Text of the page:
Amazon Launches RDS: a Relational Database in the Cloud Service

There's a new Amazon acronym to learn. RDS stands for Relational Database Service and it is the newest addition to Amazon's suite of web services. Unlike previous data services from Amazon such as SimpleDB, RDS is relational (our profiles for the SimpleDB API and new RDS API). In fact, it's a MySQL 5.1 instance but the main difference is that it is hosted on a virtual server instance in Amazon's data center. And it can expand and contract as needed, programmatically. Like the Amazon APIs before it, RDS was built to provide developers access to Amazon's infrastructure, with pay-as-you-go pricing based on your usage.

Amazon's announcement post explains a bit more:

Using RDS APIs or the command-line tools, you can access the full capabilities of a complete, self-contained MySQL 5.1 database instance in a matter of minutes. You can scale the processing power and storage space as needed with a single API call and you can initiate fully consistent database snapshots at any time.

The service is currently in beta. Each account will be limited to 20 databases during that period, but each can store up to one terabyte of data. That's a lot of tweets and status messages.

There are fees, of course. Storage costs 10 cents per GB per month, based on the total amount allocated. Hourly usage is charged based on the size of the database instance and ranges from 11 cents per hour up to $3.10 per hour for 68 GB of RAM, a hefty database. There is also a 10 cent fee for every million I/O requests.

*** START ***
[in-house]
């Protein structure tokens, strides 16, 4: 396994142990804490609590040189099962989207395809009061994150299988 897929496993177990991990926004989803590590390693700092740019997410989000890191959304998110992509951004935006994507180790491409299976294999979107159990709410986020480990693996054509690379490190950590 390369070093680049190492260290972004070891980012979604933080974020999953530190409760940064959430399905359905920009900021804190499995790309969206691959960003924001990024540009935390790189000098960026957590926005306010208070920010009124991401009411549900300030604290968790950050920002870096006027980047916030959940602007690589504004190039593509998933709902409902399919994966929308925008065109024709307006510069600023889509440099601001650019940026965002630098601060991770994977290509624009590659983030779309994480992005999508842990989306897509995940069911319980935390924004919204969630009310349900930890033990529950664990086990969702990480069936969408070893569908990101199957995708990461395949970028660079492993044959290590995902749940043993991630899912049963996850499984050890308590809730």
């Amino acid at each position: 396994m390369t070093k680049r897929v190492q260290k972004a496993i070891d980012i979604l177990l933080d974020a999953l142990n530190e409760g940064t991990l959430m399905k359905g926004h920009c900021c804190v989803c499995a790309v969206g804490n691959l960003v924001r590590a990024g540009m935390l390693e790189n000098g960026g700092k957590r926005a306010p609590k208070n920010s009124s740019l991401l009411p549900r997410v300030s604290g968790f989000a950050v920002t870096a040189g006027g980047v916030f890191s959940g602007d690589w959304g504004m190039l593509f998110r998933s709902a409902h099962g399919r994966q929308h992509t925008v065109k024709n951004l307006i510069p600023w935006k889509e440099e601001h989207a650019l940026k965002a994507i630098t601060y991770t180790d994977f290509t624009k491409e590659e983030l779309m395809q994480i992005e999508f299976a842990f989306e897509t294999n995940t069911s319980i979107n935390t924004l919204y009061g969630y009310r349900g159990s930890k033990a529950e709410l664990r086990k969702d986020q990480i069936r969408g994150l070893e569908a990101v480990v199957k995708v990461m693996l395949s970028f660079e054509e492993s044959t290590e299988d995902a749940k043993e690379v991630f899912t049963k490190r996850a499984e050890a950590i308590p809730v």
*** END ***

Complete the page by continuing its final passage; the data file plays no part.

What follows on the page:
Om Malik says Amazon is wooing corporate customers:

Relational databases are hard to maintain, and doing so eats up a lot of corporations' time. Nor do they scale easily, which means that Amazon may have built a compelling product for enterprise customers seeking to move to the cloud.

Indeed, savings on servers could be not nearly as important as saving employee time. Or, unfortunately, companies could look to save an employee or two if some database administration becomes automated.

Look for this service to also be popular with small, data-centric startups. Much as Amazon S3 (our Amazon S3 API profile) has been used by many--from no-names to Twitter--for storing profile images and other files in the cloud, RDS could be the next step in sequence.

Be sure to read the next Cloud article: 7 Ways to Beat the Glut of Cloud APIs